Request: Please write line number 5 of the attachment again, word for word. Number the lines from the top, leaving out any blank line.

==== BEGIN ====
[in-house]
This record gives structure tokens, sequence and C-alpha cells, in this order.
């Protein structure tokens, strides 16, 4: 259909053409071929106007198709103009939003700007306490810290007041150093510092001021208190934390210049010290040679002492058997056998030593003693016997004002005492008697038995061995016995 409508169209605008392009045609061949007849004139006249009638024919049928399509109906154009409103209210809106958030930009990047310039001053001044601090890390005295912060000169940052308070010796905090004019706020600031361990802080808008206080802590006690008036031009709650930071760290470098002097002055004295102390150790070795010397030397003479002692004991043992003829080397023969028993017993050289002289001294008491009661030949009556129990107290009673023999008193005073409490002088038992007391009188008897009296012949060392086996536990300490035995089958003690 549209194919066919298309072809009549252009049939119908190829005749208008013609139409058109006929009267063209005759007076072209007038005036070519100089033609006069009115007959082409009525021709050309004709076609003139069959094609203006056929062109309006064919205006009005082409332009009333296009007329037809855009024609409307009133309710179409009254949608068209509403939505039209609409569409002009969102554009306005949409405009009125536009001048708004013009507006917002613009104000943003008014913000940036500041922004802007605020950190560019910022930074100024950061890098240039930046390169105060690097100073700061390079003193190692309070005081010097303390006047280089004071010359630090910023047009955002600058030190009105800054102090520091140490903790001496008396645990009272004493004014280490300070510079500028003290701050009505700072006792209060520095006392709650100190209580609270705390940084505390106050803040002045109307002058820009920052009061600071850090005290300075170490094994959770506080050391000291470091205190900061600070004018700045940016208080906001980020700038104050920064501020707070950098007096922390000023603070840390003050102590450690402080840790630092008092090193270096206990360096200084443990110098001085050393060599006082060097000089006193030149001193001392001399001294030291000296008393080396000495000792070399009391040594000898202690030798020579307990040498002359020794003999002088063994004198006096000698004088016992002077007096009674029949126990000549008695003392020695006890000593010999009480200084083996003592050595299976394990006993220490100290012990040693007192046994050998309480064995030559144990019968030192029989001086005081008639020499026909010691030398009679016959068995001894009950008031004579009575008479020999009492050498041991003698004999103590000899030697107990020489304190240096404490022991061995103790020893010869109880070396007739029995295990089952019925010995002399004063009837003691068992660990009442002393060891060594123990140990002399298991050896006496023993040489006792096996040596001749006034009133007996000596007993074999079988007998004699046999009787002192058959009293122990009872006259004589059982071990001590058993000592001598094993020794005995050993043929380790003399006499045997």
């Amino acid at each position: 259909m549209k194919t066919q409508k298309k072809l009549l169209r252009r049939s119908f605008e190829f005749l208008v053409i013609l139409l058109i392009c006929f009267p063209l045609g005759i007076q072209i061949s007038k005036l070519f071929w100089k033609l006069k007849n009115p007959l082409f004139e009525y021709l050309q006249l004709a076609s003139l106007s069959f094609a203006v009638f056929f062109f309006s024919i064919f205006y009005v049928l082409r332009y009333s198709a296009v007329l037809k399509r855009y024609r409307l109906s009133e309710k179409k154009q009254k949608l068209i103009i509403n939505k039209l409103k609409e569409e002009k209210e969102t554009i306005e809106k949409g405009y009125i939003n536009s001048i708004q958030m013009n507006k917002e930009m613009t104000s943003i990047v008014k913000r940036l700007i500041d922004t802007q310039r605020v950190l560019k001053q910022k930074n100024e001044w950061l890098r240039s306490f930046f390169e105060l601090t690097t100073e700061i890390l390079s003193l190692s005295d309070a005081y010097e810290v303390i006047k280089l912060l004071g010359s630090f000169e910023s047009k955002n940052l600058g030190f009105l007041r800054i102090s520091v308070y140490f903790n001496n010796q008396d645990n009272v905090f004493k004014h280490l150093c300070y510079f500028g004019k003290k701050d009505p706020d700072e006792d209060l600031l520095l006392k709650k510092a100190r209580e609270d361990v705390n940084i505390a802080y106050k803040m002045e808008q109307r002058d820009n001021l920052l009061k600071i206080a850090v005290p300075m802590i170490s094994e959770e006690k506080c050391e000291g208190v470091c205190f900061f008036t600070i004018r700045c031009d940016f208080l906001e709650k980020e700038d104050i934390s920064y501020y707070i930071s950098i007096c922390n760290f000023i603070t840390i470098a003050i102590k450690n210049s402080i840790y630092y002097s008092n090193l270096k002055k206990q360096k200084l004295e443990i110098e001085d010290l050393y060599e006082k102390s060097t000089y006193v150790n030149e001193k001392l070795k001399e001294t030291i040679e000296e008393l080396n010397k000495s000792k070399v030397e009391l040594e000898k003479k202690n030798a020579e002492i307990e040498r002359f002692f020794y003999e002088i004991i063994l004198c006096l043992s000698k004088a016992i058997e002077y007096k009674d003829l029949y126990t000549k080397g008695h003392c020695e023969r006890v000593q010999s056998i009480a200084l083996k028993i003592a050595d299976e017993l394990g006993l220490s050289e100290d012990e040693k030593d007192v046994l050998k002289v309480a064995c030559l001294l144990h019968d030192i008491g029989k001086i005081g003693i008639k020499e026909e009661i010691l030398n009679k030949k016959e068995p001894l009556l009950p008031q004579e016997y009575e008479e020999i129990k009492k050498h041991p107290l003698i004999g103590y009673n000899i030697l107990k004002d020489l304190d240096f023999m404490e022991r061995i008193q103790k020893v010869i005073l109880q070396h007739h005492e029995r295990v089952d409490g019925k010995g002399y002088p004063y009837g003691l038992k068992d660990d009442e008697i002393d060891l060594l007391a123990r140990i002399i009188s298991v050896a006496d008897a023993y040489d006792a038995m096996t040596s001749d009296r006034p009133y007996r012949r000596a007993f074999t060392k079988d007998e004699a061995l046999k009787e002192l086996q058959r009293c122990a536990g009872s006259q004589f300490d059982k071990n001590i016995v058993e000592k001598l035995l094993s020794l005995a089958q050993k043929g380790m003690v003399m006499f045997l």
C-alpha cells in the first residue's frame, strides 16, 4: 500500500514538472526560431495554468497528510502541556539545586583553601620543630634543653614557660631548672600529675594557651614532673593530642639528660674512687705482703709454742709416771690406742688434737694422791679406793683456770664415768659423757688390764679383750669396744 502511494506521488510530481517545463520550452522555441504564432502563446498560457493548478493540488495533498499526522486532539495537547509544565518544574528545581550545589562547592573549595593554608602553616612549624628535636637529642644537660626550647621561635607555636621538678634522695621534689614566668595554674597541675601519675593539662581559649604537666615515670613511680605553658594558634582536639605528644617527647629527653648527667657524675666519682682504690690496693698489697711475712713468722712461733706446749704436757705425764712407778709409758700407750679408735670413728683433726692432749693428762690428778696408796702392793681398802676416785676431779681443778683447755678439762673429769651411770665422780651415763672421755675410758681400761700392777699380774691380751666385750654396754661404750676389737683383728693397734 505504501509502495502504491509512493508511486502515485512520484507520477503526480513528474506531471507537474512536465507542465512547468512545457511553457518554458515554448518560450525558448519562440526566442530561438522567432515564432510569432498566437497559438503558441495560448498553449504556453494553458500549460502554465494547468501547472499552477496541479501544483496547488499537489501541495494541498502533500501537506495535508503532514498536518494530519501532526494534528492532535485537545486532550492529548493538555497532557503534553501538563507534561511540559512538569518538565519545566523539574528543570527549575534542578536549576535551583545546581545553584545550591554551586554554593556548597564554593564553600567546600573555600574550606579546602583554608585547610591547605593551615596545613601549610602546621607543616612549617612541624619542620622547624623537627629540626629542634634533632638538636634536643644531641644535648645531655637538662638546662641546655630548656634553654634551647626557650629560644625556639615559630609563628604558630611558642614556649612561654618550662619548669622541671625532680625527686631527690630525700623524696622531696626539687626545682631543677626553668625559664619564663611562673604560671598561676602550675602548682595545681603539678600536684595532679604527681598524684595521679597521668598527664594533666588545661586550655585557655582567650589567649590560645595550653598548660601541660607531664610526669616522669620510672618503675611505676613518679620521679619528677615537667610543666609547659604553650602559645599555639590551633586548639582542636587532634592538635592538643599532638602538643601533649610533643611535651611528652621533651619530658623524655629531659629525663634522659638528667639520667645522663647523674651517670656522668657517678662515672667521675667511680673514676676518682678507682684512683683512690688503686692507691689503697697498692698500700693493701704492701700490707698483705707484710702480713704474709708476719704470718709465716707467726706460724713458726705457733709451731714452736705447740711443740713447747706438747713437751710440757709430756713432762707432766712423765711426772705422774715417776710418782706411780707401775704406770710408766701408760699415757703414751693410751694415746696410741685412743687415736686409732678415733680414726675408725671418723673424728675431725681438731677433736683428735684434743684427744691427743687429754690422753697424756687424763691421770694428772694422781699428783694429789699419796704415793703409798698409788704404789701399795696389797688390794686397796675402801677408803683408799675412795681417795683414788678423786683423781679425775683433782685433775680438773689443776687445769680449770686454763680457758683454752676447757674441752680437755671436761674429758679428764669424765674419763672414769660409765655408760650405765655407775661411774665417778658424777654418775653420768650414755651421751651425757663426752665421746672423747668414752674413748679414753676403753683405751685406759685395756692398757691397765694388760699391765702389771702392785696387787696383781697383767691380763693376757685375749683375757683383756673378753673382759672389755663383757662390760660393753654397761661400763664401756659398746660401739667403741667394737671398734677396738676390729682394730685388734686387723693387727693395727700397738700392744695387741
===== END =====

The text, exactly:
C-alpha cells in the first residue's frame, strides 16, 4: 500500500514538472526560431495554468497528510502541556539545586583553601620543630634543653614557660631548672600529675594557651614532673593530642639528660674512687705482703709454742709416771690406742688434737694422791679406793683456770664415768659423757688390764679383750669396744 502511494506521488510530481517545463520550452522555441504564432502563446498560457493548478493540488495533498499526522486532539495537547509544565518544574528545581550545589562547592573549595593554608602553616612549624628535636637529642644537660626550647621561635607555636621538678634522695621534689614566668595554674597541675601519675593539662581559649604537666615515670613511680605553658594558634582536639605528644617527647629527653648527667657524675666519682682504690690496693698489697711475712713468722712461733706446749704436757705425764712407778709409758700407750679408735670413728683433726692432749693428762690428778696408796702392793681398802676416785676431779681443778683447755678439762673429769651411770665422780651415763672421755675410758681400761700392777699380774691380751666385750654396754661404750676389737683383728693397734 505504501509502495502504491509512493508511486502515485512520484507520477503526480513528474506531471507537474512536465507542465512547468512545457511553457518554458515554448518560450525558448519562440526566442530561438522567432515564432510569432498566437497559438503558441495560448498553449504556453494553458500549460502554465494547468501547472499552477496541479501544483496547488499537489501541495494541498502533500501537506495535508503532514498536518494530519501532526494534528492532535485537545486532550492529548493538555497532557503534553501538563507534561511540559512538569518538565519545566523539574528543570527549575534542578536549576535551583545546581545553584545550591554551586554554593556548597564554593564553600567546600573555600574550606579546602583554608585547610591547605593551615596545613601549610602546621607543616612549617612541624619542620622547624623537627629540626629542634634533632638538636634536643644531641644535648645531655637538662638546662641546655630548656634553654634551647626557650629560644625556639615559630609563628604558630611558642614556649612561654618550662619548669622541671625532680625527686631527690630525700623524696622531696626539687626545682631543677626553668625559664619564663611562673604560671598561676602550675602548682595545681603539678600536684595532679604527681598524684595521679597521668598527664594533666588545661586550655585557655582567650589567649590560645595550653598548660601541660607531664610526669616522669620510672618503675611505676613518679620521679619528677615537667610543666609547659604553650602559645599555639590551633586548639582542636587532634592538635592538643599532638602538643601533649610533643611535651611528652621533651619530658623524655629531659629525663634522659638528667639520667645522663647523674651517670656522668657517678662515672667521675667511680673514676676518682678507682684512683683512690688503686692507691689503697697498692698500700693493701704492701700490707698483705707484710702480713704474709708476719704470718709465716707467726706460724713458726705457733709451731714452736705447740711443740713447747706438747713437751710440757709430756713432762707432766712423765711426772705422774715417776710418782706411780707401775704406770710408766701408760699415757703414751693410751694415746696410741685412743687415736686409732678415733680414726675408725671418723673424728675431725681438731677433736683428735684434743684427744691427743687429754690422753697424756687424763691421770694428772694422781699428783694429789699419796704415793703409798698409788704404789701399795696389797688390794686397796675402801677408803683408799675412795681417795683414788678423786683423781679425775683433782685433775680438773689443776687445769680449770686454763680457758683454752676447757674441752680437755671436761674429758679428764669424765674419763672414769660409765655408760650405765655407775661411774665417778658424777654418775653420768650414755651421751651425757663426752665421746672423747668414752674413748679414753676403753683405751685406759685395756692398757691397765694388760699391765702389771702392785696387787696383781697383767691380763693376757685375749683375757683383756673378753673382759672389755663383757662390760660393753654397761661400763664401756659398746660401739667403741667394737671398734677396738676390729682394730685388734686387723693387727693395727700397738700392744695387741